Ayre CX-7 CD player Wes Phillips, February 2009
When I read Robert Deutsch's Follow-Up on Ayre Acoustics' CX-7e CD player in the January 2008 Stereophile, I was startled to read that "at least two of [my Stereophile colleagues] said that, for CD playback, they preferred the CX-7e [$2950] to Ayre's twice-as-expensive universal player, the C-5xe [$5950]."
That was a bit of audiophile buzz I hadn't heard. But, like most 'Murricans, I do love a story in which the plucky underdog bests the champion. Besides, I'm the very happy owner of a C-5xe; if what RD said were true, it would mean that the CX-7e would be a monster CD player indeed. Determined to hear for myself, I requested a review sample. When it arrived, I installed it in my smaller listening room and began the process of (for lack of a better term) burning it in. Ayre suggests that the CX-7e won't achieve its optimal sound quality until after 500 hours of play.
Naturally, I listened to it with the system that occupies that smaller room. During the long burn-in period, what music lover could resist getting pulled into a room where music was constantly playing? In the context of that systemParasound Halo JC 2 preamplifier, Musical Fidelity Nu-Vista 300 power amp, Usher Be-718 speakersit would have been impossible to ignore the music: the Ushers created a tight soundstage, and the sound was sharp and detailed. Music had snap and sparkle. Methinks we have a winner, methought; the CX-7e is a giant-killer.
Finally, it was time to move the CX-7e up to the big room, where the C-5xe resided in a system that included the VTL TL-6.5 Signature preamplifier, a pair of Parasound Halo JC 1 monoblocks, and YGA Anat Reference II Professional loudspeakers ($107,000/pair). Everything was connected with Stealth Audio Cables wire: Metacarbon balanced interconnects, Dream speaker cables, and Dream power cords. And yes, Ayre's own Myrtle Wood Blocks supported and damped all components.
I'm being so specific because, where Ayre gear is concerned, everything matters. Turning off the CX-7e's or the C-5xe's display made a huge difference in the sound of each. Ditto damping each chassis with the Myrtle blocks. And making sure that both sources were connected directly to the twin Shunyata Research FP-20A(R) duplex AC outlets on the system's dedicated circuit was revelatory, even though I "knew" there would be no audible difference if one was plugged directly into the Shunyata outlets and the other to Ayre's L-5xe line filter. I don't tweak because I want audio to be complicated; I tweak despite wanting it to be simple-and brutal reality keeps refuting my lovely theories.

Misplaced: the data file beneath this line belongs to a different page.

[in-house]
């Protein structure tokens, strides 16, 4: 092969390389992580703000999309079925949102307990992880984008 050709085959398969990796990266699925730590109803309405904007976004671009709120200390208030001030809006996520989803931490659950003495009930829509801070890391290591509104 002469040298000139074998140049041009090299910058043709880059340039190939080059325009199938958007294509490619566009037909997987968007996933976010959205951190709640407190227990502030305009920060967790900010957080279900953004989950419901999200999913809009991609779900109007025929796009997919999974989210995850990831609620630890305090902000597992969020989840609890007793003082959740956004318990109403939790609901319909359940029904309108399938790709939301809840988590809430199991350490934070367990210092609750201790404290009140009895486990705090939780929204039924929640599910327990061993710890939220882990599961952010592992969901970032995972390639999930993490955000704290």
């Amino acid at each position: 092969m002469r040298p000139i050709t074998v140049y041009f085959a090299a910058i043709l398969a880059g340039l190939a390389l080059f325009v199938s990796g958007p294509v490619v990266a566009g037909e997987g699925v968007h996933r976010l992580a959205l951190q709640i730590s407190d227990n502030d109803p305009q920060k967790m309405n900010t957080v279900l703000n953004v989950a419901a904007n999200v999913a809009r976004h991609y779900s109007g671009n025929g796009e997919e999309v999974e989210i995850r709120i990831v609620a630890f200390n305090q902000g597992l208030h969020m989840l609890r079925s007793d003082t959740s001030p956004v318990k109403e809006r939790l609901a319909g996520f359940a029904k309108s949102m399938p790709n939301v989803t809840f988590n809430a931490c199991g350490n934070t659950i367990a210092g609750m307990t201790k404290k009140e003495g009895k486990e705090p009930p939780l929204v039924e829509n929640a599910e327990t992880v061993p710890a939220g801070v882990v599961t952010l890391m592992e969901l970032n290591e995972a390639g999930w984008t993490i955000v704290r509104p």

I began by listening to "Dedication," from Sheila Jordan and Harvie Swartz's Songs from Within (CD, MA Recordings M014A) on the CX-7e. It opens with Swartz playing pizzicato very high up on the neck of his double bass-gentle plucks that are more harmonic overtones than fundamentals. Then Jordan enters with some wordless scatting that sent shivers down my spine. The image of the two musicians was tight and focused. The plucked bass notes shimmered delicately, and Jordan's breathy voice had body. No wonder the CX-7e is in Class A of Stereophile's "Recommended Components."
However, the C-5xe, too, is in Class A, and it delivered a larger but still tightly focused soundstage. The reproduction of the recording venue's acoustic was larger, and so were both musicians, in a very physical sense. Through the universal player, Swartz's plucked notes had more bass body-still ethereal, they were now more strongly anchored to the bass's soundboard rather than seeming to float free of it. When Jordan began singing words ("There are so many beautiful musicians / that have passed my way"), her voice shifted from head tones to body tones and, well, the C-5xe reproduced that body to scale.
Switching to a live album, KFOG's Live from the Archives 12 (CD, KFOG ARCH12; a gift from Stereophile Forums participant Buddah), I cued up the Ditty Bops' "Ooh La La" on the CX-7e. The soundstage was larger than that of the Jordan-Swartz track, and very airy-live in the best sense of that word. Amanda Barrett's and Abbey DeWald's voices blended fabulously, and DeWald's amplified acoustic guitar really popped. When, in the bridge, Barrett began shaking some maracas, they sounded as if they were in the room-and ditto when she switched to tambourine. The acoustic surrounding the percussion instruments sounded more natural than that of the vocals or guitar-FoH magic, I assume.
Through the C-5xe this track's soundstage was huge, extending beyond the speakers themselves. Before beginning the song, Barrett (I think) says, "Feel free to stomp your feet," and DeWald (I think) chimes in: "Please do!" I wouldn't go so far as to say I could hear the audience complying, but the C-5xe had more rhythmic drive than the CX-7e-through the former, I could better hear why the audience might really want to. And DeWald's guitar had more moxie.
Henry Mancini's main theme for the 1962 Howard Hawks film Hatari!, from Don Byron's You Are #6: More Music for Six Musicians (CD, Blue Note 32231), sounded focused, and the acoustic was immense through the CX-7e. Milton Cardona, Johnny Almendra, and Ben Wittman lay down a thicket of mixed percussion-talking drums, shakers, cowbell-while Byron and James Zollar (on flugelhorn) practically fade into the background. The soundstage was rock-solid and deep.
That soundstage was deeper through the C-5xe, but the individual sounds were also somewhat more distinct. To say that I hadn't noticed that bassist Leo Traversa was singing behind the percussion choir in the B section of this ABAC tune would be an overstatement, but it was harder to miss through the C-5xe. And when Cardona began to intone praises (I think) to the deity Chango in the second A section, the words were more distinct and comprehensible-at least to my gringo ears. I still didn't understand them, but I could recognize that they were distinct words and not just background chatter.